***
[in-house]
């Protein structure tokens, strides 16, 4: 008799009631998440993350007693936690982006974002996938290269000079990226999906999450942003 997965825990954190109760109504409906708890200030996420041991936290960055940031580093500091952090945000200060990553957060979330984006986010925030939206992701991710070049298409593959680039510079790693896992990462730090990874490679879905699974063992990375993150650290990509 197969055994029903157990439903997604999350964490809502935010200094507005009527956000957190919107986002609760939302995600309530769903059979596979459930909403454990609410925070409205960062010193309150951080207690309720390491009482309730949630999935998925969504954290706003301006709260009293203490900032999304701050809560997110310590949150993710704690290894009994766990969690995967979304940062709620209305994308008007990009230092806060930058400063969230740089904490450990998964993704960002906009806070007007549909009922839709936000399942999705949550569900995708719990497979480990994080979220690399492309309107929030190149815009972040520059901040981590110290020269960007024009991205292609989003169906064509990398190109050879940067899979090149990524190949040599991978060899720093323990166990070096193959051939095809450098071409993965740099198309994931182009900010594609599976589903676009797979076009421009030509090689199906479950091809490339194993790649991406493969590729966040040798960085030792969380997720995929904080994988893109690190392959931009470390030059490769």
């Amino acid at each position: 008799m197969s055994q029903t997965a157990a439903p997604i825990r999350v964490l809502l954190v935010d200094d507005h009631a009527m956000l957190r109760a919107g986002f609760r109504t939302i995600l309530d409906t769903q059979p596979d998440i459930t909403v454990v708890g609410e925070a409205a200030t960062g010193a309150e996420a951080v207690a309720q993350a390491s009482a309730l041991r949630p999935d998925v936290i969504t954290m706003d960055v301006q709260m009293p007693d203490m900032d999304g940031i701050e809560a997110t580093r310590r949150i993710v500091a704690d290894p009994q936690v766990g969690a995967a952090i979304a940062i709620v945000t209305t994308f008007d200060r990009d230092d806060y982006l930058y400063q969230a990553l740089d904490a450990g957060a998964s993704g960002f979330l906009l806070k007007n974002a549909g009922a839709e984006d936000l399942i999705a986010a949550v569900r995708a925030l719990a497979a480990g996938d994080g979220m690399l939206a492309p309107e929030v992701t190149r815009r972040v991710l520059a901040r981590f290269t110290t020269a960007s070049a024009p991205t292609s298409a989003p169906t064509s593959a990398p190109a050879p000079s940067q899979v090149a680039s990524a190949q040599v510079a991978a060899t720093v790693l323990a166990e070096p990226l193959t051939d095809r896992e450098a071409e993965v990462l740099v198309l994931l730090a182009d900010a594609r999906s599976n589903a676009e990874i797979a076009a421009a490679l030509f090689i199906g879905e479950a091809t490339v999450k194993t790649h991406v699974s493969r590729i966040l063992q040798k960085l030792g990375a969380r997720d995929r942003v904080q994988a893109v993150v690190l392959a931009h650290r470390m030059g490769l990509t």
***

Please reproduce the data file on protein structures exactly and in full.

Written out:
[in-house]
């Protein structure tokens, strides 16, 4: 008799009631998440993350007693936690982006974002996938290269000079990226999906999450942003 997965825990954190109760109504409906708890200030996420041991936290960055940031580093500091952090945000200060990553957060979330984006986010925030939206992701991710070049298409593959680039510079790693896992990462730090990874490679879905699974063992990375993150650290990509 197969055994029903157990439903997604999350964490809502935010200094507005009527956000957190919107986002609760939302995600309530769903059979596979459930909403454990609410925070409205960062010193309150951080207690309720390491009482309730949630999935998925969504954290706003301006709260009293203490900032999304701050809560997110310590949150993710704690290894009994766990969690995967979304940062709620209305994308008007990009230092806060930058400063969230740089904490450990998964993704960002906009806070007007549909009922839709936000399942999705949550569900995708719990497979480990994080979220690399492309309107929030190149815009972040520059901040981590110290020269960007024009991205292609989003169906064509990398190109050879940067899979090149990524190949040599991978060899720093323990166990070096193959051939095809450098071409993965740099198309994931182009900010594609599976589903676009797979076009421009030509090689199906479950091809490339194993790649991406493969590729966040040798960085030792969380997720995929904080994988893109690190392959931009470390030059490769």
């Amino acid at each position: 008799m197969s055994q029903t997965a157990a439903p997604i825990r999350v964490l809502l954190v935010d200094d507005h009631a009527m956000l957190r109760a919107g986002f609760r109504t939302i995600l309530d409906t769903q059979p596979d998440i459930t909403v454990v708890g609410e925070a409205a200030t960062g010193a309150e996420a951080v207690a309720q993350a390491s009482a309730l041991r949630p999935d998925v936290i969504t954290m706003d960055v301006q709260m009293p007693d203490m900032d999304g940031i701050e809560a997110t580093r310590r949150i993710v500091a704690d290894p009994q936690v766990g969690a995967a952090i979304a940062i709620v945000t209305t994308f008007d200060r990009d230092d806060y982006l930058y400063q969230a990553l740089d904490a450990g957060a998964s993704g960002f979330l906009l806070k007007n974002a549909g009922a839709e984006d936000l399942i999705a986010a949550v569900r995708a925030l719990a497979a480990g996938d994080g979220m690399l939206a492309p309107e929030v992701t190149r815009r972040v991710l520059a901040r981590f290269t110290t020269a960007s070049a024009p991205t292609s298409a989003p169906t064509s593959a990398p190109a050879p000079s940067q899979v090149a680039s990524a190949q040599v510079a991978a060899t720093v790693l323990a166990e070096p990226l193959t051939d095809r896992e450098a071409e993965v990462l740099v198309l994931l730090a182009d900010a594609r999906s599976n589903a676009e990874i797979a076009a421009a490679l030509f090689i199906g879905e479950a091809t490339v999450k194993t790649h991406v699974s493969r590729i966040l063992q040798k960085l030792g990375a969380r997720d995929r942003v904080q994988a893109v993150v690190l392959a931009h650290r470390m030059g490769l990509t």